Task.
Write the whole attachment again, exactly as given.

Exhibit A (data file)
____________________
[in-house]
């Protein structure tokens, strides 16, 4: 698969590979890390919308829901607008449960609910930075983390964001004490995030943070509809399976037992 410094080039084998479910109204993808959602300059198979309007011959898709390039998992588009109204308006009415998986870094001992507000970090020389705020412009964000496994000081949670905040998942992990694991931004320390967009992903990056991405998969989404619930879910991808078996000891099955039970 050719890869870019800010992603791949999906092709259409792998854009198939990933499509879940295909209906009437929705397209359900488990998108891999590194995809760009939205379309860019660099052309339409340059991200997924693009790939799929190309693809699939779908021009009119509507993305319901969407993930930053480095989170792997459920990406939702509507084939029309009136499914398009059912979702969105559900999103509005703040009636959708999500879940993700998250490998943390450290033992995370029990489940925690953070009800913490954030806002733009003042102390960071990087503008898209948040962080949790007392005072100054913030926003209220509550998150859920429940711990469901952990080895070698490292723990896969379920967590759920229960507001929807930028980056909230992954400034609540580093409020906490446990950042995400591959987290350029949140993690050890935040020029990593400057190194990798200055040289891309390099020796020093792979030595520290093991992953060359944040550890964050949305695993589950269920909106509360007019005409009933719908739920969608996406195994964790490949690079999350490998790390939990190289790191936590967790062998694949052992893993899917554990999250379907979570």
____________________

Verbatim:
[in-house]
């Protein structure tokens, strides 16, 4: 698969590979890390919308829901607008449960609910930075983390964001004490995030943070509809399976037992 410094080039084998479910109204993808959602300059198979309007011959898709390039998992588009109204308006009415998986870094001992507000970090020389705020412009964000496994000081949670905040998942992990694991931004320390967009992903990056991405998969989404619930879910991808078996000891099955039970 050719890869870019800010992603791949999906092709259409792998854009198939990933499509879940295909209906009437929705397209359900488990998108891999590194995809760009939205379309860019660099052309339409340059991200997924693009790939799929190309693809699939779908021009009119509507993305319901969407993930930053480095989170792997459920990406939702509507084939029309009136499914398009059912979702969105559900999103509005703040009636959708999500879940993700998250490998943390450290033992995370029990489940925690953070009800913490954030806002733009003042102390960071990087503008898209948040962080949790007392005072100054913030926003209220509550998150859920429940711990469901952990080895070698490292723990896969379920967590759920229960507001929807930028980056909230992954400034609540580093409020906490446990950042995400591959987290350029949140993690050890935040020029990593400057190194990798200055040289891309390099020796020093792979030595520290093991992953060359944040550890964050949305695993589950269920909106509360007019005409009933719908739920969608996406195994964790490949690079999350490998790390939990190289790191936590967790062998694949052992893993899917554990999250379907979570």